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Rivera: SC’s Floyd turns down UA job; Livengood’s backup plan unclear

SC’s Floyd says no; UA’s backup plan unclear

Tim Floyd

Tim Floyd

So where does Arizona go from here? I’m not sure anyone knows, including University of Arizona athletic director Jim Livengood or UA president Robert N. Shelton.

Nor do several Web sites out there, as has been proved in recent days.

USC basketball coach Tim Floyd does know this: UA has what it takes to stay on top of the basketball scene. It just wasn’t for him as he turned down UA’s offer of being the next coach Thursday.

“It is a tremendous place,” Floyd said at a news conference at Southern California in explaining his decision to stay.

“You will remember that when I took this job I wanted to use the University of Arizona as a measuring stick in terms of trying to build this program. I talked about how the 72 pros from this league when I took this job, since Lute had the job, 36 had been from Arizona.

“They will be a measuring stick in terms of the type of athlete that we want to have in this program. How they conduct themselves is how we wanted to try to build the program.

“After going over there I can understand, it’s a great place. They have great facilities, the athletic director is a great guy, the president is a great guy, but at the end of the day, I have a great situation here.”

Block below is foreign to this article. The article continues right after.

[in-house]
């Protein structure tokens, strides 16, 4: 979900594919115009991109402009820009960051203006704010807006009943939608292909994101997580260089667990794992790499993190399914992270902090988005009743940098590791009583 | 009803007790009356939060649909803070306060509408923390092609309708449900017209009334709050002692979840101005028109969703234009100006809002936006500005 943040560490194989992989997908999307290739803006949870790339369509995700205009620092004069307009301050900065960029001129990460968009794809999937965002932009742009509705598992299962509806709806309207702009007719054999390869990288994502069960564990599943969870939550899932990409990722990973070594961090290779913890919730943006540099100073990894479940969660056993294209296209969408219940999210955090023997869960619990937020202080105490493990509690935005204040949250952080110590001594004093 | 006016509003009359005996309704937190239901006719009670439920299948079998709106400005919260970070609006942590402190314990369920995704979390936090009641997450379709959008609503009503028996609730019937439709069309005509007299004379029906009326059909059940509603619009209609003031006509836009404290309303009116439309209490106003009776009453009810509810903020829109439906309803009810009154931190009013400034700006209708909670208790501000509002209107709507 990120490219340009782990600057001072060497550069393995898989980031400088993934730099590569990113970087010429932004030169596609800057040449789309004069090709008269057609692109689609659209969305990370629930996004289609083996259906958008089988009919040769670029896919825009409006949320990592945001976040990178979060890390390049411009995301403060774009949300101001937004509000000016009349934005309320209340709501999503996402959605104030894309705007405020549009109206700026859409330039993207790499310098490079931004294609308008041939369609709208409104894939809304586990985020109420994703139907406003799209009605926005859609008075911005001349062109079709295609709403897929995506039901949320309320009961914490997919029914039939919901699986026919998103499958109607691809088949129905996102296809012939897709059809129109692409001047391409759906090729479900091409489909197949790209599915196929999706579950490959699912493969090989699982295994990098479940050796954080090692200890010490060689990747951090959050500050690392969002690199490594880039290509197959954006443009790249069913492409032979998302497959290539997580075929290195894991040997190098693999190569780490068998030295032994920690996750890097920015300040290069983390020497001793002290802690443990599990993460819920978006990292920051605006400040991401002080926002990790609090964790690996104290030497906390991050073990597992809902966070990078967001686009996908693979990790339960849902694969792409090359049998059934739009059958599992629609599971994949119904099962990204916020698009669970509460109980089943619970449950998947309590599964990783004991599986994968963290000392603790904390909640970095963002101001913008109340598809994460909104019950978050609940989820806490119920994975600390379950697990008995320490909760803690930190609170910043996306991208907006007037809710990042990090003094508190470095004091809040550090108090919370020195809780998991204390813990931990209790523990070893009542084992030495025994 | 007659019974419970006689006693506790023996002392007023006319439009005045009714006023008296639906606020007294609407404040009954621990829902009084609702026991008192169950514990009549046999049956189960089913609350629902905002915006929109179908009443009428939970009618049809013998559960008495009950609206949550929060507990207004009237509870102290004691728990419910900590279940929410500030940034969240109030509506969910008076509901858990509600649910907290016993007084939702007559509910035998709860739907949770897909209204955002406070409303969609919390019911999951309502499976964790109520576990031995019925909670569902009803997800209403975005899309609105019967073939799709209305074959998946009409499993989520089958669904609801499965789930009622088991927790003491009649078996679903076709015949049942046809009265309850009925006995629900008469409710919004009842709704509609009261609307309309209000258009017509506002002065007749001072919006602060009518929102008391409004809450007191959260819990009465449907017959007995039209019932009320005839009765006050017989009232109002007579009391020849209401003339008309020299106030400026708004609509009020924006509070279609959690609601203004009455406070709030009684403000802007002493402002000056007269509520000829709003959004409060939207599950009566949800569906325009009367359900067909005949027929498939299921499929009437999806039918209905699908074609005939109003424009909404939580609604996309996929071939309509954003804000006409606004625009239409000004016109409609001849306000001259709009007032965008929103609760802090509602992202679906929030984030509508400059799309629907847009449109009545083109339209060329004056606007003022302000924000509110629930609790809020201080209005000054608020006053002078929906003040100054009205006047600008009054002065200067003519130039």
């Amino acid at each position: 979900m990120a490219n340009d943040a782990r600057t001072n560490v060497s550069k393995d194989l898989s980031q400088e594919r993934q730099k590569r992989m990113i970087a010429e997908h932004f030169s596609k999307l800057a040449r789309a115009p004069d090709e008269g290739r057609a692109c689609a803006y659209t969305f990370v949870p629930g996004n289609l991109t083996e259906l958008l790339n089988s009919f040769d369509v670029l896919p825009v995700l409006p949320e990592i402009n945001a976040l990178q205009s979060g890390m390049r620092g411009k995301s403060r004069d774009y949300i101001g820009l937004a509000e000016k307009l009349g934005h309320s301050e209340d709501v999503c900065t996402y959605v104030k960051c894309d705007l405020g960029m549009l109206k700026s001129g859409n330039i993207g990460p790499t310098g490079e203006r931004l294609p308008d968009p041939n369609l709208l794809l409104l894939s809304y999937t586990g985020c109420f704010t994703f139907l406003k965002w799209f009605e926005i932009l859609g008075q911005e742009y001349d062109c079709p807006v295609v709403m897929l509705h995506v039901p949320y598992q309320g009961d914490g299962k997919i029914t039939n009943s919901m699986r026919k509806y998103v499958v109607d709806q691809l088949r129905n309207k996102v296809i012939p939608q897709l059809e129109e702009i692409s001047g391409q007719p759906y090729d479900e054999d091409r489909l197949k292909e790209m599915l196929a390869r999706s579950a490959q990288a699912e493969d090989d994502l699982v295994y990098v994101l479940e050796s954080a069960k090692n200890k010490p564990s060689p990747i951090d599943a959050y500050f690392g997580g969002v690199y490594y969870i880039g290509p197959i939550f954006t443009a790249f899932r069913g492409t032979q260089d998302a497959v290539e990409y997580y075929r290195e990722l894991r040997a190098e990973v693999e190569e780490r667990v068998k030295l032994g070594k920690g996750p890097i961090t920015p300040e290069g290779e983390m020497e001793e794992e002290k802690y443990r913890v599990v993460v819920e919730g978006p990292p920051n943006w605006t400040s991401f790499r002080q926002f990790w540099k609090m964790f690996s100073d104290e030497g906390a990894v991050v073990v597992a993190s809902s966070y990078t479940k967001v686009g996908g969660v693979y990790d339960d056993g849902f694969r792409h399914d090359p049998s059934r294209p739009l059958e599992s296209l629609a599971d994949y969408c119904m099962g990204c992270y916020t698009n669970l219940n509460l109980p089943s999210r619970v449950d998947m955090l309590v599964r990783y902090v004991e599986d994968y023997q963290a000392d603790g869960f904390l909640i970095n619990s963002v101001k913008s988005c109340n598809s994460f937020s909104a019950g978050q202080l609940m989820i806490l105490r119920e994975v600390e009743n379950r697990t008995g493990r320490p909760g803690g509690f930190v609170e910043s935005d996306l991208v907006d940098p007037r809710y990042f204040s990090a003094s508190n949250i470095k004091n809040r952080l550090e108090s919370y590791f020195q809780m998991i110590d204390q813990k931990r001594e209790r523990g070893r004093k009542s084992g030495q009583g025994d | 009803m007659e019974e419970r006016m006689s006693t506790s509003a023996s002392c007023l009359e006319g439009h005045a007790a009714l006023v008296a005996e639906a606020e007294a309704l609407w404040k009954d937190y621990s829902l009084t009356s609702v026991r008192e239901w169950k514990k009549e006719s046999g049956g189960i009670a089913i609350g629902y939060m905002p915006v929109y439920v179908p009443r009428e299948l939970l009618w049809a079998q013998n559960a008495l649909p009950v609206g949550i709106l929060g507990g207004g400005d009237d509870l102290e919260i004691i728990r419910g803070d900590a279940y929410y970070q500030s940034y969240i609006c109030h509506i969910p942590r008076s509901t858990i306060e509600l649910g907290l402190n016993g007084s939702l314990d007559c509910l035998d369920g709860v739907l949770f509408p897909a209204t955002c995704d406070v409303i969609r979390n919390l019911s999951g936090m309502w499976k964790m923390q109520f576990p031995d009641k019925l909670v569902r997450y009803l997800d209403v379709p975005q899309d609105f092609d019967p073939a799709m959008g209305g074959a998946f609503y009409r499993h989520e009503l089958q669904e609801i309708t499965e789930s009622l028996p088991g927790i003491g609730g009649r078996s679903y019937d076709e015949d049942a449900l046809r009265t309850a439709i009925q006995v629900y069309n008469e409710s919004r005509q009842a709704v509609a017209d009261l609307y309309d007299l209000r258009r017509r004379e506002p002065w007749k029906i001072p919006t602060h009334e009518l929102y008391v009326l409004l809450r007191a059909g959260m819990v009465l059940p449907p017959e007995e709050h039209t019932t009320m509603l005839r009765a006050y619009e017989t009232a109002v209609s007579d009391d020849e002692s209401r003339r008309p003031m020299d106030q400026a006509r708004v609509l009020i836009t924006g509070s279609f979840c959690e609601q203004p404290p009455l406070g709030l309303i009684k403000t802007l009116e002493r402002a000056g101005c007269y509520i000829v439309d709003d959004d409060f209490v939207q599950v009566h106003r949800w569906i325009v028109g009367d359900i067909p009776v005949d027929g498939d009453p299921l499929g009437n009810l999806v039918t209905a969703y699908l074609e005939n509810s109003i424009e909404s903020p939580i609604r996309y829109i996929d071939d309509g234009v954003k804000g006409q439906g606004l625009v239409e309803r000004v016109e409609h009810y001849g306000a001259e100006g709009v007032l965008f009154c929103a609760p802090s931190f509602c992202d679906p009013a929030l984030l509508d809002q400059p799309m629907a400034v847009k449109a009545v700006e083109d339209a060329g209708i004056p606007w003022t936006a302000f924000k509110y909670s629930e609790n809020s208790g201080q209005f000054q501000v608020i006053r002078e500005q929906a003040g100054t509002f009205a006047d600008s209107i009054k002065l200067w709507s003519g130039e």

So Arizona will have to march on. March Madness has turned to April Angst. And in a huge way. Replacing – eventually, one would hope – Hall of Fame coach Lute Olson has apparently been tougher than first thought.

Livengood did not respond to a text message on Thursday afternoon, as headed to the Final Four in Detroit. He refused to speak about the job search Wednesday morning.

And Arizona media relations officials don’t have any announcements scheduled..

Arizona’s silence is deafening.

Floyd’s spurning of Arizona perhaps speaks even louder.

“I viewed it as an elite program in this country, and I really was curious as to what constitutes an elite program,” Floyd said. “What it’s about, where they are, (what) they are doing, what is the direction. I looked if I could envision myself being a part of it and in the end I could not.”

Now what? For Arizona, which just six years ago was the No. 1 team in the nation behind Luke Walton, Jason Gardner, Channing Frye, Salim Stoudamire, Andre Iguodala and Hassan Adams, it’s hard to say.

And this from a program that just three years ago was one shot from sending Olson to his sixth Final Four.

Instead it lost, and since then the program has been on a treadmill to nowhere.

Arizona hasn’t been in the polls for 31 consecutive weeks – all of this season and half of last season.

Perspective? Before the 2005-06 season, UA had been in the polls 336 of 365 weeks, 312 of which were consecutive.

Now, Arizona can’t find a coach. Talk about tough times.

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This archive contains all the stories that appeared on the Tucson Citizen's website from mid-2006 to June 1, 2009.

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